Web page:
What does a crown prosecutor do?
Crown prosecutors advise the police on matters relating to criminal cases. Then they consider if there’s enough evidence and public interest for a prosecution.
You work in a team with other prosecutors, caseworkers and administrative staff. Your work would include:
- checking facts and documents for each case
- considering if there’s enough evidence to convict
- advising which charges are suitable
- explaining decisions to defence lawyers, witnesses, the police and other agencies
- deciding if evidence is reliable and can be used in court
- preparing the case for the prosecution
- making sure all relevant evidence is put before the court
- presenting the case to a panel of magistrates or judges, or to a judge and jury, depending on the court
- questioning the defendant and witnesses if the defendant denies the offence
- summing up the case for the prosecution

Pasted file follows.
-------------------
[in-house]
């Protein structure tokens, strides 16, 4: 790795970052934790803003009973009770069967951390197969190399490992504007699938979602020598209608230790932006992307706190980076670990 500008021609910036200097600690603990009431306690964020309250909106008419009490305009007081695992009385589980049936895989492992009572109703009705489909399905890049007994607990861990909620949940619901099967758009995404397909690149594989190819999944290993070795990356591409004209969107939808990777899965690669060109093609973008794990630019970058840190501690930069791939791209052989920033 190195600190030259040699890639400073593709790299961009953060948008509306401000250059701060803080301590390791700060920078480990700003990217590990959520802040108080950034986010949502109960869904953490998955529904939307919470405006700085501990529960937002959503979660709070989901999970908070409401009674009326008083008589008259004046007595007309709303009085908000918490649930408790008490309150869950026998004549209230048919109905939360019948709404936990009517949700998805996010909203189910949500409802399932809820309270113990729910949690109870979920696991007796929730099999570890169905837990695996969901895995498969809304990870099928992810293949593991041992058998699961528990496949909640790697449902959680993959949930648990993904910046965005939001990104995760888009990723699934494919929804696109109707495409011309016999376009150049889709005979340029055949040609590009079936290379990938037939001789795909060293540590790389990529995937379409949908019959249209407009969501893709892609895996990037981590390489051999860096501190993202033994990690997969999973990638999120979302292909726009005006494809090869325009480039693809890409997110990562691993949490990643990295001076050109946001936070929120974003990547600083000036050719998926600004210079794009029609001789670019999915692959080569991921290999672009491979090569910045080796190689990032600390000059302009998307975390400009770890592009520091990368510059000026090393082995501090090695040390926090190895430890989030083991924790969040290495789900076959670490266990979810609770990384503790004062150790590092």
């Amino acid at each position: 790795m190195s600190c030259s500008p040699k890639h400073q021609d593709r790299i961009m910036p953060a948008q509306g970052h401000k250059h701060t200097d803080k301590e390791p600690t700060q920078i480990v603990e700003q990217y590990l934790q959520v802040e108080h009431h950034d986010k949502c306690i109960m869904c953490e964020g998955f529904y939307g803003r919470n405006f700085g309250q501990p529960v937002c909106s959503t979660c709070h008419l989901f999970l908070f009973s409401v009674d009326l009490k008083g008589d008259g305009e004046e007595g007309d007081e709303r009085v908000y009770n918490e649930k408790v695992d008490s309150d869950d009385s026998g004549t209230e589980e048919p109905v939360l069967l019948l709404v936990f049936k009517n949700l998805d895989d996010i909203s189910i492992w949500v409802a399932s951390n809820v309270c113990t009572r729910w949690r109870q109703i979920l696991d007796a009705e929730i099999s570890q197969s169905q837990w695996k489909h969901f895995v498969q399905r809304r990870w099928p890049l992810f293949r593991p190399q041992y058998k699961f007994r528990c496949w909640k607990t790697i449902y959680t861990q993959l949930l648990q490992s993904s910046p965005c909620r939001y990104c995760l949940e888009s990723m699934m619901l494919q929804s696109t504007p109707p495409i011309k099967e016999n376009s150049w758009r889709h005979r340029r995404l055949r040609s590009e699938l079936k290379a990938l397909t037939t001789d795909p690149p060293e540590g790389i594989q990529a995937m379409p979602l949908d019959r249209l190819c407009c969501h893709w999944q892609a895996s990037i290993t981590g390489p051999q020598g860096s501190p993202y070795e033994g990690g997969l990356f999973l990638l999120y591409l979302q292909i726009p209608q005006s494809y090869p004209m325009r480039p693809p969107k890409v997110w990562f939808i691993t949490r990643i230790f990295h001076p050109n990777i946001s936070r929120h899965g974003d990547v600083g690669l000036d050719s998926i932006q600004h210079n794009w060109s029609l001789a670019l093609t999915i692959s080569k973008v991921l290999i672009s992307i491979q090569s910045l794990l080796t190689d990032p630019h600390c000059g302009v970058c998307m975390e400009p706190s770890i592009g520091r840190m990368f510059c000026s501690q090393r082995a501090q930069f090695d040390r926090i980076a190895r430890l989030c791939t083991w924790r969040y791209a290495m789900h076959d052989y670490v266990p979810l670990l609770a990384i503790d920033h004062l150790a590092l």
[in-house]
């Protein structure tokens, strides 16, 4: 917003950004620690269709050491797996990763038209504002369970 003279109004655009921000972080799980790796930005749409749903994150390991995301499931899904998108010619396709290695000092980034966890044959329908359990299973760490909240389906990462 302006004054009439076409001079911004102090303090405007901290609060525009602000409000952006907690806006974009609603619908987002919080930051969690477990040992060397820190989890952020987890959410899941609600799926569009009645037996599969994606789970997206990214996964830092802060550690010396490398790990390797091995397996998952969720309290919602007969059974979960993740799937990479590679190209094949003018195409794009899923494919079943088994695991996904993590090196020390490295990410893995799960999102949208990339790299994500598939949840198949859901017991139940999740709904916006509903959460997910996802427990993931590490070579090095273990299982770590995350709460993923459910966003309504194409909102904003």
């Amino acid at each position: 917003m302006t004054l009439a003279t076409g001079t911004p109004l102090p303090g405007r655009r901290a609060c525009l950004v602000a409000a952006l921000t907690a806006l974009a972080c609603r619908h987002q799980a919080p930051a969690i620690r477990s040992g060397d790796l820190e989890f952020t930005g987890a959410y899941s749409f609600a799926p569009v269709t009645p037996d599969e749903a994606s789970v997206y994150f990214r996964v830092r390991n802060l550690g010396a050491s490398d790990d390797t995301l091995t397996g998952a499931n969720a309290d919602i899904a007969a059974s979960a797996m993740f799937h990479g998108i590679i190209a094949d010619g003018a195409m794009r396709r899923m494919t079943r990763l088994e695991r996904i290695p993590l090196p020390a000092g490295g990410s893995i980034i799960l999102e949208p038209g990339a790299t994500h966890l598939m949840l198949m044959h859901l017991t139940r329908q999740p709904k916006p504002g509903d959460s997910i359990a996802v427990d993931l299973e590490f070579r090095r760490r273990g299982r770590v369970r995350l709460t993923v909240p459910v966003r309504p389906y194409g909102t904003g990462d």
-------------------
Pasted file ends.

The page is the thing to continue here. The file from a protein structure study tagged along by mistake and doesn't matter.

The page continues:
- taking part in the development and training of other prosecutors and caseworkers
- representing the CPS at casework conferences
You begin as a crown prosecutor, progressing to senior crown prosecutor as you gain experience and successfully complete training.
What do I need to do to become a crown prosecutor?
You can apply directly for a crown prosecutor post in the Crown Prosecution Service (CPS) if you’re a qualified solicitor or barrister. You must have completed your Legal Practice Course (LPC) or Bar Professional Training Course (BPTC) and a two-year training contract or a 12-month pupillage.
Check the solicitor and barrister job profiles for full details of how to qualify for these careers.
- Legal Practice Course (LPC) or Bar Professional Training Course (BPTC) and a two-year training contract or a 12-month pupillage.